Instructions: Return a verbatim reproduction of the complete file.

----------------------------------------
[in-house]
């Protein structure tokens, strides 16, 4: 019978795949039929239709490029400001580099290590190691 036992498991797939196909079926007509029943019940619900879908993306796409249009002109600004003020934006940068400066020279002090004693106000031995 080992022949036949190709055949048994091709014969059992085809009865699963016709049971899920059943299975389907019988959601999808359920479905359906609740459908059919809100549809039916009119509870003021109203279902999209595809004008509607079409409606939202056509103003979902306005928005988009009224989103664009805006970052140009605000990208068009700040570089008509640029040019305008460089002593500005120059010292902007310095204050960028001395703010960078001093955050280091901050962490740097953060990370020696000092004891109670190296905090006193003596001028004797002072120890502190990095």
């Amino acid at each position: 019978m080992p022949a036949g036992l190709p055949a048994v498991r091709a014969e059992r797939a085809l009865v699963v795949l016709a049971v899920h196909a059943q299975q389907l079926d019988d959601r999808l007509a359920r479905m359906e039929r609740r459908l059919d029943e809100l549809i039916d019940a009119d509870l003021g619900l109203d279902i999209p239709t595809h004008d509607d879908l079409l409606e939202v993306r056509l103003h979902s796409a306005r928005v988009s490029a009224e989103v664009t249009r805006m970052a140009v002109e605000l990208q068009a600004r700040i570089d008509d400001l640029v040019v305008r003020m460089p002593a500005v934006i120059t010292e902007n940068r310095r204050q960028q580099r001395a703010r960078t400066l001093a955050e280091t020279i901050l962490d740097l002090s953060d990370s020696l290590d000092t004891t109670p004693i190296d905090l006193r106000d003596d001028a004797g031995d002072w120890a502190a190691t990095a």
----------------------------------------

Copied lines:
[in-house]
């Protein structure tokens, strides 16, 4: 019978795949039929239709490029400001580099290590190691 036992498991797939196909079926007509029943019940619900879908993306796409249009002109600004003020934006940068400066020279002090004693106000031995 080992022949036949190709055949048994091709014969059992085809009865699963016709049971899920059943299975389907019988959601999808359920479905359906609740459908059919809100549809039916009119509870003021109203279902999209595809004008509607079409409606939202056509103003979902306005928005988009009224989103664009805006970052140009605000990208068009700040570089008509640029040019305008460089002593500005120059010292902007310095204050960028001395703010960078001093955050280091901050962490740097953060990370020696000092004891109670190296905090006193003596001028004797002072120890502190990095």
């Amino acid at each position: 019978m080992p022949a036949g036992l190709p055949a048994v498991r091709a014969e059992r797939a085809l009865v699963v795949l016709a049971v899920h196909a059943q299975q389907l079926d019988d959601r999808l007509a359920r479905m359906e039929r609740r459908l059919d029943e809100l549809i039916d019940a009119d509870l003021g619900l109203d279902i999209p239709t595809h004008d509607d879908l079409l409606e939202v993306r056509l103003h979902s796409a306005r928005v988009s490029a009224e989103v664009t249009r805006m970052a140009v002109e605000l990208q068009a600004r700040i570089d008509d400001l640029v040019v305008r003020m460089p002593a500005v934006i120059t010292e902007n940068r310095r204050q960028q580099r001395a703010r960078t400066l001093a955050e280091t020279i901050l962490d740097l002090s953060d990370s020696l290590d000092t004891t109670p004693i190296d905090l006193r106000d003596d001028a004797g031995d002072w120890a502190a190691t990095a």